Design Miami collaborated with Pierre Frey in celebration of their 10th anniversary since its first edition. The result is Chromatropic.
Chromatropic is a colourful new pattern designed to evoke Miami’s upbeat energy. It infuses details from Pierre Frey’s enchanting hand-drawn patterns taken directly from ten of the fair’s archives and three pieces of their collection and combines them into camouflage designs, complementing the fair’s bold aesthetic with a modern, bright treatment.
The project was launched by global design forum Design Miami’s executive director Rodman Primack, a textiles fan from an early age when he was brought up in a home decorated with fabrics from labels now owned by Paris furnishings and textiles brand Pierre Frey. The 80-year-old brand provided a selection of hand-drawn patterns from the past five decades with tropical themes that Primack and his team used as the foundation for the design.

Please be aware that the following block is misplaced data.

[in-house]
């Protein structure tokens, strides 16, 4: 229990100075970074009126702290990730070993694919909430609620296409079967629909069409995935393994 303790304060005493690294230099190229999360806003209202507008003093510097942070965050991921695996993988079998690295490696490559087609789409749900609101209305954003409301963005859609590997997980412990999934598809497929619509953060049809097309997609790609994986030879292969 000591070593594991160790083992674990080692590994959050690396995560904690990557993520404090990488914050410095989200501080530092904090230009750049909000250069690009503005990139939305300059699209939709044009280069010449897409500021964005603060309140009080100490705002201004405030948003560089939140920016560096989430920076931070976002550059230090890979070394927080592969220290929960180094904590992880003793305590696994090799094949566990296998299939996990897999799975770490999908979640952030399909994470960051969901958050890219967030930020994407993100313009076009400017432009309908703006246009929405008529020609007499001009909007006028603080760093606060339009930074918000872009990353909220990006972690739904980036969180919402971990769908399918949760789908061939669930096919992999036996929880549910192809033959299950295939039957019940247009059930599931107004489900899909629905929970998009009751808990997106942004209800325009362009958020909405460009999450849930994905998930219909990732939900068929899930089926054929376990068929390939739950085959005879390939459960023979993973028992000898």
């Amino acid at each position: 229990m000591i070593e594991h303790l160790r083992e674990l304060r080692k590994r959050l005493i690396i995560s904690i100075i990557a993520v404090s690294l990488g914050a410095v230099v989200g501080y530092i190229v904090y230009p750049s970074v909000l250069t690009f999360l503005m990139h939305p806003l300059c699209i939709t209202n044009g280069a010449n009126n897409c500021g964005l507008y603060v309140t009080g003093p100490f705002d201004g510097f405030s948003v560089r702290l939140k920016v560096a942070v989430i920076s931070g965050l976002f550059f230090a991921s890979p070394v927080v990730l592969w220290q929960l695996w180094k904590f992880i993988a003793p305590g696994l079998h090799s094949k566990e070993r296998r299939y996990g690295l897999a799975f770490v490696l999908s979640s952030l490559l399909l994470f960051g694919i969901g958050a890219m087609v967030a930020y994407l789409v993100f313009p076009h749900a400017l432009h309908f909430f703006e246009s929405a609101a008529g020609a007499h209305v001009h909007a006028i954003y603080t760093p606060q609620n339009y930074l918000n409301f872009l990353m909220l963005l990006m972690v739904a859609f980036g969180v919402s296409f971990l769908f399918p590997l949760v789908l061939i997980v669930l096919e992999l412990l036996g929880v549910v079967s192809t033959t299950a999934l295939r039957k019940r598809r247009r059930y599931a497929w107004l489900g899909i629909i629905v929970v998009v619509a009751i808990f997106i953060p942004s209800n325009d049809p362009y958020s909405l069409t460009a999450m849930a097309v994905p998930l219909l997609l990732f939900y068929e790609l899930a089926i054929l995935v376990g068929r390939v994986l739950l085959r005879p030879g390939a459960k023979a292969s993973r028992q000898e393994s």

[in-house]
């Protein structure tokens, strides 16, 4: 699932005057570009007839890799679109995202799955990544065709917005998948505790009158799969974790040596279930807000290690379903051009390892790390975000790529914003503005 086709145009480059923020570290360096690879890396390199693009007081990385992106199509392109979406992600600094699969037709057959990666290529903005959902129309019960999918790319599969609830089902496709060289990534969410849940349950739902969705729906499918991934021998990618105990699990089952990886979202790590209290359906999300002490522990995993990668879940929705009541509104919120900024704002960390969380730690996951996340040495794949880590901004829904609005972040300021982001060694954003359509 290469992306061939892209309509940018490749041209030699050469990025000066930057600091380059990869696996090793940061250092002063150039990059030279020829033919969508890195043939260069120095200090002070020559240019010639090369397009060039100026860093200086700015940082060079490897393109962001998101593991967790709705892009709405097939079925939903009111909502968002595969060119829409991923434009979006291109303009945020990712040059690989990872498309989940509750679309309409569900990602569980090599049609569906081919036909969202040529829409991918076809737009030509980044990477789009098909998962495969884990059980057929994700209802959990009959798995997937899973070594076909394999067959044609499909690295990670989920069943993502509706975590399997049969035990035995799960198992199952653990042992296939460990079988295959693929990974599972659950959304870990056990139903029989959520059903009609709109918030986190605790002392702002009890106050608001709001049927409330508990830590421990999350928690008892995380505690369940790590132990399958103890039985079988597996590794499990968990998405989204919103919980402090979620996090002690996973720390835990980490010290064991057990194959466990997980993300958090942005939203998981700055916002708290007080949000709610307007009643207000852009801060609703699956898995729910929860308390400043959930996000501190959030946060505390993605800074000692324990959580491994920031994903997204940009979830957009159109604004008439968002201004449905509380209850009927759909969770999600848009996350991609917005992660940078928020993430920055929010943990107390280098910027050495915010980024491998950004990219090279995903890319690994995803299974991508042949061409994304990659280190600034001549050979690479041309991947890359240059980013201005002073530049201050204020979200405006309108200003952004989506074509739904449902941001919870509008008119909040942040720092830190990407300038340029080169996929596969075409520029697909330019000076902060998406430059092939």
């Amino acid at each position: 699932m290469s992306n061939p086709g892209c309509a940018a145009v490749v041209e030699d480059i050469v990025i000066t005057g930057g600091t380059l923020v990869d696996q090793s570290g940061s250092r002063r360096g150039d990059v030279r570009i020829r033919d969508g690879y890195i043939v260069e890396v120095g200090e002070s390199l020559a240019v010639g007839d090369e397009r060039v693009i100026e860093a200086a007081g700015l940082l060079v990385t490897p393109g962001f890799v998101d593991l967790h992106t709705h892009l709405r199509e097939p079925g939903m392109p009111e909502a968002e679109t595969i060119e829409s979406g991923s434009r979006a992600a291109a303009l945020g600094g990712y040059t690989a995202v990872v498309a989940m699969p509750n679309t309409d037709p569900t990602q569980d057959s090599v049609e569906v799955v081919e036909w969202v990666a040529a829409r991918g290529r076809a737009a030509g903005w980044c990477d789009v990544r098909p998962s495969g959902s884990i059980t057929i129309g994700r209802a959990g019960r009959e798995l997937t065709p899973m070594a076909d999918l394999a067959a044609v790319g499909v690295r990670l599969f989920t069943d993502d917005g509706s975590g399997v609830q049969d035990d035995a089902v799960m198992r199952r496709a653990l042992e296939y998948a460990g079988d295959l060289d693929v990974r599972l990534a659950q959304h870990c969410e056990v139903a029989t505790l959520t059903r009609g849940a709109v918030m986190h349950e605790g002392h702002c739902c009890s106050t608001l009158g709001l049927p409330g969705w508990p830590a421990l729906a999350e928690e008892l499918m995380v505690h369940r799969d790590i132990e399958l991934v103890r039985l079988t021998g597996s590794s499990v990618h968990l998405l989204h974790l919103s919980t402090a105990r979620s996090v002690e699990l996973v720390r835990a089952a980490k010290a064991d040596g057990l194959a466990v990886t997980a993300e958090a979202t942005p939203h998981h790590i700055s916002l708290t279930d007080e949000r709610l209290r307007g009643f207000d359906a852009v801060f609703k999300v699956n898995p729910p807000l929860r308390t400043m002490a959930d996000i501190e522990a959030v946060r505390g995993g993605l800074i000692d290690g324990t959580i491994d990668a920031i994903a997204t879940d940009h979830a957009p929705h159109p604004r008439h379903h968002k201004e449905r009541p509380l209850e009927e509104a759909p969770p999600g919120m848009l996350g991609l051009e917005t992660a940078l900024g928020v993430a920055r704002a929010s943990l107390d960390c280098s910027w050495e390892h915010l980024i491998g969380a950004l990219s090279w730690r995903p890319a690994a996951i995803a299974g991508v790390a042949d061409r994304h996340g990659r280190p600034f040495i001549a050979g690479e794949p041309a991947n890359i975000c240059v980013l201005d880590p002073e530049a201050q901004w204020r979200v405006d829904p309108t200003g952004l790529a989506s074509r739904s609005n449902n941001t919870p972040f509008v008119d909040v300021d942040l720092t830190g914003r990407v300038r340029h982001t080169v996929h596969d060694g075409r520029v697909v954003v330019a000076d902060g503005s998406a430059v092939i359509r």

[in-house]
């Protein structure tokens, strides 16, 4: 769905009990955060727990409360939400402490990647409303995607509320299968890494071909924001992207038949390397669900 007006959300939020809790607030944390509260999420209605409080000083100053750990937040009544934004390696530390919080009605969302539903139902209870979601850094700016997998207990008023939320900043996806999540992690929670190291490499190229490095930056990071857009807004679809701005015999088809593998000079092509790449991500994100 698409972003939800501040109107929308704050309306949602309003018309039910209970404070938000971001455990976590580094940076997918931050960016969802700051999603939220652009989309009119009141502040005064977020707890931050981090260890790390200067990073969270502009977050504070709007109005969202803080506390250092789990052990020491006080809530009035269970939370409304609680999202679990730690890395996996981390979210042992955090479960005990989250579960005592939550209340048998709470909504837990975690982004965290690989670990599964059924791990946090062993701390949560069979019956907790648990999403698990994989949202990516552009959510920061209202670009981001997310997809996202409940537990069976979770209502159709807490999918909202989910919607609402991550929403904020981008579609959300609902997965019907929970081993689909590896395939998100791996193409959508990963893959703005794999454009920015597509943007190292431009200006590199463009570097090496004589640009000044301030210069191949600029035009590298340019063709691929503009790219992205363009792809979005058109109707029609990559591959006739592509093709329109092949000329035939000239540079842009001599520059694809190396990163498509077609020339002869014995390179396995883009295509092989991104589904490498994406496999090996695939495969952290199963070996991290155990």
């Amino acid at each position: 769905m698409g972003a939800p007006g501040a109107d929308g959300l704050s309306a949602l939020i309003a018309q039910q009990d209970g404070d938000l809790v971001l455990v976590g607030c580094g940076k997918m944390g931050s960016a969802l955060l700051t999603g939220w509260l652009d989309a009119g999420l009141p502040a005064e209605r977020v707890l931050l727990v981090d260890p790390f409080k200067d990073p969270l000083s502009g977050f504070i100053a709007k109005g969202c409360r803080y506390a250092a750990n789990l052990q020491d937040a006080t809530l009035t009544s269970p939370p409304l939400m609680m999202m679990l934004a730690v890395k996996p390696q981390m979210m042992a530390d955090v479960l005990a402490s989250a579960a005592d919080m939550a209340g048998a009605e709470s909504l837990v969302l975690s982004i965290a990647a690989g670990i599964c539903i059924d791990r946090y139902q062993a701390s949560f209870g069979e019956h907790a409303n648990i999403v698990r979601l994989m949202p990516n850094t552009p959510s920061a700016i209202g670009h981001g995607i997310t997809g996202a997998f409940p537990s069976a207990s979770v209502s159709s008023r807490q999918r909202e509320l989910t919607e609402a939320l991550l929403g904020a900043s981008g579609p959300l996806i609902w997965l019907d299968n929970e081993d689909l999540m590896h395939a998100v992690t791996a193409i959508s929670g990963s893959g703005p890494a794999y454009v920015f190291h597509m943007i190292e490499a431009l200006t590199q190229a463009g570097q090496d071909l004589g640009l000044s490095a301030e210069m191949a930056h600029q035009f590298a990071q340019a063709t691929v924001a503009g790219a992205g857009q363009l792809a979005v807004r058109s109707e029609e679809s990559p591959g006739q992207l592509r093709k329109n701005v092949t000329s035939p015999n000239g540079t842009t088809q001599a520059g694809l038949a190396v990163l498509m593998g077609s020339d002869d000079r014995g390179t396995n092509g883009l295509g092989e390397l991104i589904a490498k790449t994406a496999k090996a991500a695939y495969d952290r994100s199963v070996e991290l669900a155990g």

“Tropical designs and palm trees are a big trend at the moment in both interior design and fashion,” says Pierre Frey Jr., the company’s communication director. “Rodman used this as the basis for the pattern but also introduced fluorescent colours to make it stronger and to reflect the fair’s bold identity.”
The design was originally intended to be used solely to supplement the event’s branded communication materials, but was deemed such a success that contemporary fashion brand Hentsch Man developed a limited edition Chromatropic capsule collection with anoraks, hats and sneakers that feature Frey’s modern and bright tropical themes. Style brand J.Crew also took the opportunity to produce limited edition Chromatropic pocket squares.
Pierre Frey is delighted with the outcome and is in the process of translating the design into fabric and a wallpaper to be launched later this year. “We love the pattern and now we’re working on adding it to our collection,” adds Frey. “It really turned out to be a great collaboration for us.”